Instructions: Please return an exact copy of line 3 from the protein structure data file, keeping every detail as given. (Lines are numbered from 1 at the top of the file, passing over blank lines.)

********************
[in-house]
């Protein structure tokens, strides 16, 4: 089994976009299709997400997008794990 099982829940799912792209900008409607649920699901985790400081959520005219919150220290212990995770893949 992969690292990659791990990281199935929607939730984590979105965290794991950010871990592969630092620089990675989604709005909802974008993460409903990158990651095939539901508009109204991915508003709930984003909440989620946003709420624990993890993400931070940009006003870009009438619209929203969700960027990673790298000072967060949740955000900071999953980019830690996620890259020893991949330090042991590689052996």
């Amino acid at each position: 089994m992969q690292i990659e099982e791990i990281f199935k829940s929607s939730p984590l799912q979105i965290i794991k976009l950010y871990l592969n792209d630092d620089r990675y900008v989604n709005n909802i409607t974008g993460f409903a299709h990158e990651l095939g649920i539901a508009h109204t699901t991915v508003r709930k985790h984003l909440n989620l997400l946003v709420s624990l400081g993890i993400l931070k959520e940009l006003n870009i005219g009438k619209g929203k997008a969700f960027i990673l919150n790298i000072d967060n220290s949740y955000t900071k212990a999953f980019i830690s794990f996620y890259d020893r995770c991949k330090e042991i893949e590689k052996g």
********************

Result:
């Amino acid at each position: 089994m992969q690292i990659e099982e791990i990281f199935k829940s929607s939730p984590l799912q979105i965290i794991k976009l950010y871990l592969n792209d630092d620089r990675y900008v989604n709005n909802i409607t974008g993460f409903a299709h990158e990651l095939g649920i539901a508009h109204t699901t991915v508003r709930k985790h984003l909440n989620l997400l946003v709420s624990l400081g993890i993400l931070k959520e940009l006003n870009i005219g009438k619209g929203k997008a969700f960027i990673l919150n790298i000072d967060n220290s949740y955000t900071k212990a999953f980019i830690s794990f996620y890259d020893r995770c991949k330090e042991i893949e590689k052996g």